A lot of IgM and antigen capture ELISA methods have been invented with inactivated viral agent; but the protocol is restricted to BSL-4 capable machine [41]. Recombinant antigens usage allows improved access and assay development. A lateral passage test for the virus nucleoprotein (ReLASV) is another type of diagnostic test, which may be used for point-of-care diagnosis [45]. Following initial development and testing efforts, this test received the CE mark in 2013, although approval by the US FDA has not been granted for the test. According to the product insert, the assay generates results in 15–25 minutes and has 85 and 99% sensitivity and specificity, respectively using confirmed Lassa virus-positive blood specimens [4].

In real sense, a diagnostic test would not only identify Lassa virus infection but would also check for other pathogens with similar clinical symptoms endemic in West Africa at the same time [39]. A transitioning Lassa and Ebola virus antigen- and IgM-based ELISAs onto a MAGPIX system has been described that uses individually labeled magnetic beads to identify multiple targets in a single test. This test has lower limits of detection for Lassa virus nucleoprotein and IgM than conventional ELISAs. Further development of multiplex MAGPIX assays, including testing for Lassa virus antigen and common endemic infections such as malarial infection, will assist with the diagnosis and clinical management of suspected cases of Lassa fever, especially in cases of coinfection with other pathogens where multiple therapeutic modalities may be indicated [38]. Patients on medical care dalliance following onset of the disease could affect negatively on the virus identification in a nucleoprotein detection test, and detection by viral-specific IgM might be more appropriate and reliable [37, 42]. IgG of the virus levels may increase later than IgM levels, with a mean time to detection of 25.6 days after symptom onset, although positive IgG titers have occasionally been detected presence in subjects with acute fever within the first few days of sickness onset [38]. IgM of the virus usually becomes noticeable and detectable in the second week of infections onset, although it could be detectable within 4 days of onset of illness in some subjects. Lack of an antibody response has been found in some fatal cases of Lassa fever.

5.3. Polymerase chain reaction (PCR) methods

Real-time RT-PCR is a commonly used diagnostic technique for infectious agents due to the high specificity and sensitivity and has become a gold standard clinically for Lassa fever identification [37, 46, 47]. Automated coupled specimen processing and 96-well plate thermocyclers, large samples can be evaluated fast and cheaply. The methods could detect viral agent for early illness and a longer time when compared to culturing of virus and might be carried out on samples that are inactivated chemically [4, 48]. Cycle threshold figures usage with quantitative rt-PCR can help with estimates of viremia using the right positive-control equipment for generation of standard curve [49]. Based on the virus strain and primers used, the 95% probability limit of detection estimates with RT-PCR vary from 1237 to 4290 RNA copies/ml [49]. With highly diverse viral agent such as Lassa virus, molecular diversity can be a problem for such assay, as even a single nucleotide variant in one of the primers can have a significant negative effect on the sensitivity of the assay depending on the location of the nucleotide variant [50, 51, 52].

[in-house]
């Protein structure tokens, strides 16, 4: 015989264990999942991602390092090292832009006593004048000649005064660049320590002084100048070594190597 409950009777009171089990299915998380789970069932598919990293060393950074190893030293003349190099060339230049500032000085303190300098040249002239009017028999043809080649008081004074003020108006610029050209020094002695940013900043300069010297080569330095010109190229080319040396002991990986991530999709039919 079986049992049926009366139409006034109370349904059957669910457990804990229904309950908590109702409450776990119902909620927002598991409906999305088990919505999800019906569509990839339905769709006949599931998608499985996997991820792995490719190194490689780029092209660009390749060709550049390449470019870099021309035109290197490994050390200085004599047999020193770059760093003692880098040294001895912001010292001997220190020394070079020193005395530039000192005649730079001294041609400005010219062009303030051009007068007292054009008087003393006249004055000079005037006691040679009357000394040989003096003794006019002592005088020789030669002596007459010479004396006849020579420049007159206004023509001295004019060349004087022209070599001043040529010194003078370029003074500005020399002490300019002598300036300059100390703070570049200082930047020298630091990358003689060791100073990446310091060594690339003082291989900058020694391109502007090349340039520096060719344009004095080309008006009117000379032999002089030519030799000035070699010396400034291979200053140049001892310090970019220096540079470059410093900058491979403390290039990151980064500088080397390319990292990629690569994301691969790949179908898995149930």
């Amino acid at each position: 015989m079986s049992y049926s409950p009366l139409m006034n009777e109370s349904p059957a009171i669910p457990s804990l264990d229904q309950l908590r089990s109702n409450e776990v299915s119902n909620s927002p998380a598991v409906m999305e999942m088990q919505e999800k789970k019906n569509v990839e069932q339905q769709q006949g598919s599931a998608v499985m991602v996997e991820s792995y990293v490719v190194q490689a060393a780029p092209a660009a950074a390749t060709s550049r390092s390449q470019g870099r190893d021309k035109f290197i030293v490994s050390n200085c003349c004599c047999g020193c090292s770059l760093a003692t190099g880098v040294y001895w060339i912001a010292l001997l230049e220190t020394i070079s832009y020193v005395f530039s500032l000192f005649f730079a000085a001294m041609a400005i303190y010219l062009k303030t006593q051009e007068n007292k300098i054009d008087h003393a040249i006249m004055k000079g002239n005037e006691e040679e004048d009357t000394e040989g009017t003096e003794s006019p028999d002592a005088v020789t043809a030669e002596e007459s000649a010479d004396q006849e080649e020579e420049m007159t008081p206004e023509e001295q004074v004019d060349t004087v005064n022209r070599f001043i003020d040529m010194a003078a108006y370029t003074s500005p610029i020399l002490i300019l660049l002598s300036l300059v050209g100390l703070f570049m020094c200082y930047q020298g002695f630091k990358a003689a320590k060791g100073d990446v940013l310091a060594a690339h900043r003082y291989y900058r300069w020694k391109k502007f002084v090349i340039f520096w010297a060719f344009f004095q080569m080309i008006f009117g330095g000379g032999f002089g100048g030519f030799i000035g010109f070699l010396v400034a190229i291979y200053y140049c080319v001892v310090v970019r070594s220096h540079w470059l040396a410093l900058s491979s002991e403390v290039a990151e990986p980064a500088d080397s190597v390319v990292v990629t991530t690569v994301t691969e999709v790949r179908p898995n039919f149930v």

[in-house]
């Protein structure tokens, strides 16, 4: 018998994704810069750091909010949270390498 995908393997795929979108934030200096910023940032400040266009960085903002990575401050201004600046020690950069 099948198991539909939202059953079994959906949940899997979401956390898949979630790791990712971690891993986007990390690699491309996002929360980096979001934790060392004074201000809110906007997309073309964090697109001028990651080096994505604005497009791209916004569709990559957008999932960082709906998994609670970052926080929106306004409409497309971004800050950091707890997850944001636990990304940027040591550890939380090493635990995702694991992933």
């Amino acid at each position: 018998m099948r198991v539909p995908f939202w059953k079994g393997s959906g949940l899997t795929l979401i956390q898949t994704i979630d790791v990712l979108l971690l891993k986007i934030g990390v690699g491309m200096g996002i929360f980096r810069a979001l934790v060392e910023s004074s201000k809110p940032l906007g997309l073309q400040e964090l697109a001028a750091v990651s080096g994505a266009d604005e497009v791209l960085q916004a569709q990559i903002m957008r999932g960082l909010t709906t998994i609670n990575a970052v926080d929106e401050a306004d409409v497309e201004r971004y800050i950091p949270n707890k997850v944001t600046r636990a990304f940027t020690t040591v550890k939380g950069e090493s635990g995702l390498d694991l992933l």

The availability of additional sample testing and sequencing data has made mismatches identified using established assays, necessitating assay redesign to enhance performance. Multiplex panels to simultaneously detect a multitude of viruses that could produce hemorrhagic fever syndromes, including Lassa and Ebola viruses, using RT-PCR alone or in synergy with either enzyme hybridization or ligase detection reactions have also been produced [53, 54].


6. Conclusion

The Lassa virus is one of several viruses that are likely to cause a future epidemic as reported by World Health Organization [4, 43, 44]. The appropriate diagnosis of Lassa fever will likely involve a combination of a clinically compatible observation along with serological and molecular diagnostic assays [5]. There is a need for urgent research and development of new diagnostic tests, vaccines, and drugs [7]. Future directions of research for diagnostics in the viral infection are improvement of assays to enhance detection of different viral strains genetically, validation of assays to depict variations in viral lineages and regions, creation of point-of-care detection and field validation, and expansion of multiplex assays content to differentiate the virus fever from other fevers with alike clinical features. Research on the virus vaccine immunogenicity in the CBA/J-ML29 mouse subjects is ongoing. Until now, no licensed vaccine for humans against the virus exists [45].


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Written By

Victor B. Oti

Submitted: February 9th, 2018 Reviewed: May 23rd, 2018 Published: November 5th, 2018